3D Printers

SPEE3D to introduce new TitanSPEE3D cold spray 3D printer at LSAAT 2024

Australian metal 3D printer manufacturer SPEE3D has announced the launch of its newest cold spray 3D printer, the TitanSPEE3D. 

Set to be introduced this week at the Large Scale Additive Action Team (LSAAT) meeting in Worcester, Massachusetts, the new system boasts a substantial build volume and design freedom. The new 3D printer can reportedly fabricate large metal parts that typically require casting, cutting production times from months to days.  

Paul Maloney, SPEE3D’s Chief Revenue Officer (CRO), calls the new TitanSPEE3D a “game changer” for industries that rely on casting to produce large metal parts. He claims the new system unlocks the ability to 3D print “quickly, sustainably, and at a competitive cost.”  

TitanSPEE3D will be available to a limited number of beta customers in 2024, with the commercial release expected next year.   

SPEE3D's new TitanSPEE3D cold spray 3D printer. Image via SPEE3D.
SPEE3D’s new TitanSPEE3D cold spray 3D printer. Image via SPEE3D.

TitanSPEE3D adds to SPEE3D’s growing cold spray portfolio

TitanSPEE3D will add to SPEE3D’s growing portfolio of cold spray 3D printers optimized for the defense and heavy industry sectors. 

Last month, the company launched its Expeditionary Manufacturing Unit (EMU) for on-site military applications. This deployable, containerized metal 3D printing solution combines the company’s XSPEE3D cold spray 3D printer with the SPEE3Dcell post-processing unit. Designed to be deployable to remote locations, the EMU is ideal for military forces wanting to rapidly produce metal spare parts where they are needed. 

In an interview with 3D Printing Industry Calum Stewart, SPEE3D’s Director of Defense Programs, highlighted the EMU’s ability to overcome supply challenges by getting “more equipment back in the fight more of the time.”   

This followed the news last year that SPEE3D had supplied seven WarpSPEE3D 3D printers to Ukraine to support its ongoing war efforts. Part of the US Department of Defence’s (DoD) Ukraine Security Assistance initiative, the 3D printers have now been deployed near the front lines to rapidly produce critical replacement “parts of consequence.”  

The new Expeditionary Manufacturing Unit (EMU) from SPEE3D, with SPEE3Dcell on the left and XSPEE3D on the right. Photo via SPEE3D.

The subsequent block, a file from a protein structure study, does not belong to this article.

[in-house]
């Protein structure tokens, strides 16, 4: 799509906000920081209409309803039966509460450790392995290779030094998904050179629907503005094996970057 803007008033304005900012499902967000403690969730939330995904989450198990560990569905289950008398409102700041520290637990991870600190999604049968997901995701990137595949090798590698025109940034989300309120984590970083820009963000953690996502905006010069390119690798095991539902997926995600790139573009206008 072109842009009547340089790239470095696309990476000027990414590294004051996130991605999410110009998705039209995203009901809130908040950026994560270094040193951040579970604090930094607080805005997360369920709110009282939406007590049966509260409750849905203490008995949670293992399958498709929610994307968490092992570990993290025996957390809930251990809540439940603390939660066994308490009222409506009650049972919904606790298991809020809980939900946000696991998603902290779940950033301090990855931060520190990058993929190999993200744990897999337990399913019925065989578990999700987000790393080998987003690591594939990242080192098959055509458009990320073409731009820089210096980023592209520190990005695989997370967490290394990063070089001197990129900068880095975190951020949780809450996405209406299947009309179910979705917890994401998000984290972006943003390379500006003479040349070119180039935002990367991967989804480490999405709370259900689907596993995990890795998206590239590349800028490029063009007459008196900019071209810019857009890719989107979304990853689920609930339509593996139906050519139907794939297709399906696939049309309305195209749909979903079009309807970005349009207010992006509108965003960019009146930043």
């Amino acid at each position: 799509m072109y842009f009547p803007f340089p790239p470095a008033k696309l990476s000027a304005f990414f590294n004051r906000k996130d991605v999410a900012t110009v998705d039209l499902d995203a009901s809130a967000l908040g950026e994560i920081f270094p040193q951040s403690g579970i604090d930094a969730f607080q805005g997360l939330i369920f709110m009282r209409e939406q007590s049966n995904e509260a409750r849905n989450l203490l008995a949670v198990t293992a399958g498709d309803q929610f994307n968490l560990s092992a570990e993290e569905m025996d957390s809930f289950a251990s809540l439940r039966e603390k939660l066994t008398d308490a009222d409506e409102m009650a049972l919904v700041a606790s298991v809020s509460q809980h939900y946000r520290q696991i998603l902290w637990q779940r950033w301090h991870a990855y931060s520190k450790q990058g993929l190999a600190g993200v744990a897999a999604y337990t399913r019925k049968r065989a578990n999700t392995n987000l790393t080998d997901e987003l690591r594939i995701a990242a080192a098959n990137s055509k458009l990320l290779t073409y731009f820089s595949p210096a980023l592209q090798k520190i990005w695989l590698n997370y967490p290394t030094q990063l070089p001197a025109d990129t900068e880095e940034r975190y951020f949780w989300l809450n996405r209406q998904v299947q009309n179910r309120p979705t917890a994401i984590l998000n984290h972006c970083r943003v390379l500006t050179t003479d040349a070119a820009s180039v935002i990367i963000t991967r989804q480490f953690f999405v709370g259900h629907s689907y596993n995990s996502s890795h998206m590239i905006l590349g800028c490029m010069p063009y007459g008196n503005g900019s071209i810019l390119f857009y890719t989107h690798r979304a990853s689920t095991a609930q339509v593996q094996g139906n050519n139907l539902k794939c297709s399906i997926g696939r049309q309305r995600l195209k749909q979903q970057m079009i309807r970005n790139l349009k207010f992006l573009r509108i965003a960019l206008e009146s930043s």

The Expeditionary Manufacturing Unit (EMU) from SPEE3D, with SPEE3Dcell on the left and XSPEE3D on the right. Photo via SPEE3D.

The company’s new TitanSPEE3D system aims to address the increasing demand for the rapid and affordable production of large metal parts. 

The 3D printer will offer a sizable build volume, combining a 2.4 m diameter with a height of 1 m. TitanSPEE3D users will be able to fabricate parts weighing up to 2000 kg from a range of metals, including 6061 Aluminium, Aluminium Bronze, and 316 Stainless Steel. 

Casting-equivalent metal parts can be produced in days thanks to SPEE3D’s Cold Spray Additive Manufacturing (CSAM) Technology. Therefore, the new TitanSPEE3D suits defense and heavy industry applications, often demanding large-scale components at short notice.  

CSAM jets metal powder at supersonic speeds onto a substrate. The force of the kinetic energy causes the particles to bind together, quickly creating large parts with low porosity and predictable material properties. 

Unlike other metal 3D printers, CSAM does not require fragile lasers or harmful gasses. This makes SPEE3D’s systems easy to transport and install at the point of need.  

“SPEE3D revolutionized large-scale metal 3D printing when we launched our first printer utilizing our unique Cold Spray Additive Manufacturing (CSAM) technology,” stated Maloney. He added that the company has continued to elevate its success through the continued expansion of its 3D printing technologies.     

SPEE3D's cold-spray process. Photo via SPEE3D.
SPEE3D’s cold-spray process. Photo via SPEE3D.

New large-format metal 3D printers hit the market 

The industrial metal 3D printer market is witnessing modest growth, with SPEE3D one of several companies to launch new large-scale systems to market. In Q4 2023, market intelligence firm CONTEXT noted that, despite an overall decline in the Industrial 3D printer space, shipments of Industrial metal 3D printers increased by 4% YoY.  

Last month, Chinese 3D printer manufacturer Eplus3D launched the EP-M2050. This large-format Laser Beam Powder Bed Fusion (PBF-LB) 3D printer features 36 lasers as standard, with the option to upgrade the system to 49 or 64 lasers. The model offers a substantial build volume of 2050 x 2050 x 1100 mm. The Z-axis can be extended to 2000 mm.  

The launch represented a notable development in the ongoing metal 3D printer ‘laser wars.’ This has seen many manufacturers focus on marketing more expensive large-scale models, often characterized by increasing numbers of lasers. 

2023 saw Eplus3D release the EP-M1550 which can be extended to include 25 lasers. Similarly, the likes of Xi’an Bright Laser Technologies, Farsoon Technologies, Nikon SLM Solutions and Velo3D all offer multi-laser systems.  

Elsewhere, Metal 3D printer developer Meltio and Michigan-based industrial automation firm Accufacture recently introduced the Alchemist 1. This robotic DED 3D printing workcell is targeted to the US market and is powered by Meltio’s laser metal deposition (LMD) 3D printing technology. Optimized for the production of large-scale, fully dense parts, the 3D printer is designed for easy integration into existing automotive, aerospace, mining, oil and gas workflows.            

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Featured image shows SPEE3D’s new TitanSPEE3D cold spray 3D printer. Image via SPEE3D.